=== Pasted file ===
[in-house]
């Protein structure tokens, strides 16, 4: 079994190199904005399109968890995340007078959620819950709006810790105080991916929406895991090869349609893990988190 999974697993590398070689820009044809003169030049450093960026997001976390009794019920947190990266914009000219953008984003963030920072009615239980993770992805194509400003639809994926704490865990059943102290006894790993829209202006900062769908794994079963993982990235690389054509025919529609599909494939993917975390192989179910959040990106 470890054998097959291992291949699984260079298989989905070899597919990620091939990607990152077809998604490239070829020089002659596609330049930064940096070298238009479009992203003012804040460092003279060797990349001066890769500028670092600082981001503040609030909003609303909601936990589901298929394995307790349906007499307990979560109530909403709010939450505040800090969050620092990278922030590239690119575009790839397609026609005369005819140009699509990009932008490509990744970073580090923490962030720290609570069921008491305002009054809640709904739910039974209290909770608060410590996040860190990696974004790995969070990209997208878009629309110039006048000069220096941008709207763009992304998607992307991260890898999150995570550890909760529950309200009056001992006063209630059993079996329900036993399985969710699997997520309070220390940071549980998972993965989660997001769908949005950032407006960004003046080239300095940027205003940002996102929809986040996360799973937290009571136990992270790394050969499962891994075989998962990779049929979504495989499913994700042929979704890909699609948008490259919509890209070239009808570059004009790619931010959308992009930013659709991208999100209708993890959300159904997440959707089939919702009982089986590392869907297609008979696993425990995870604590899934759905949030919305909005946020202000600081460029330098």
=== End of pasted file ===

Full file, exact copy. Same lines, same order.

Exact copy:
[in-house]
């Protein structure tokens, strides 16, 4: 079994190199904005399109968890995340007078959620819950709006810790105080991916929406895991090869349609893990988190 999974697993590398070689820009044809003169030049450093960026997001976390009794019920947190990266914009000219953008984003963030920072009615239980993770992805194509400003639809994926704490865990059943102290006894790993829209202006900062769908794994079963993982990235690389054509025919529609599909494939993917975390192989179910959040990106 470890054998097959291992291949699984260079298989989905070899597919990620091939990607990152077809998604490239070829020089002659596609330049930064940096070298238009479009992203003012804040460092003279060797990349001066890769500028670092600082981001503040609030909003609303909601936990589901298929394995307790349906007499307990979560109530909403709010939450505040800090969050620092990278922030590239690119575009790839397609026609005369005819140009699509990009932008490509990744970073580090923490962030720290609570069921008491305002009054809640709904739910039974209290909770608060410590996040860190990696974004790995969070990209997208878009629309110039006048000069220096941008709207763009992304998607992307991260890898999150995570550890909760529950309200009056001992006063209630059993079996329900036993399985969710699997997520309070220390940071549980998972993965989660997001769908949005950032407006960004003046080239300095940027205003940002996102929809986040996360799973937290009571136990992270790394050969499962891994075989998962990779049929979504495989499913994700042929979704890909699609948008490259919509890209070239009808570059004009790619931010959308992009930013659709991208999100209708993890959300159904997440959707089939919702009982089986590392869907297609008979696993425990995870604590899934759905949030919305909005946020202000600081460029330098």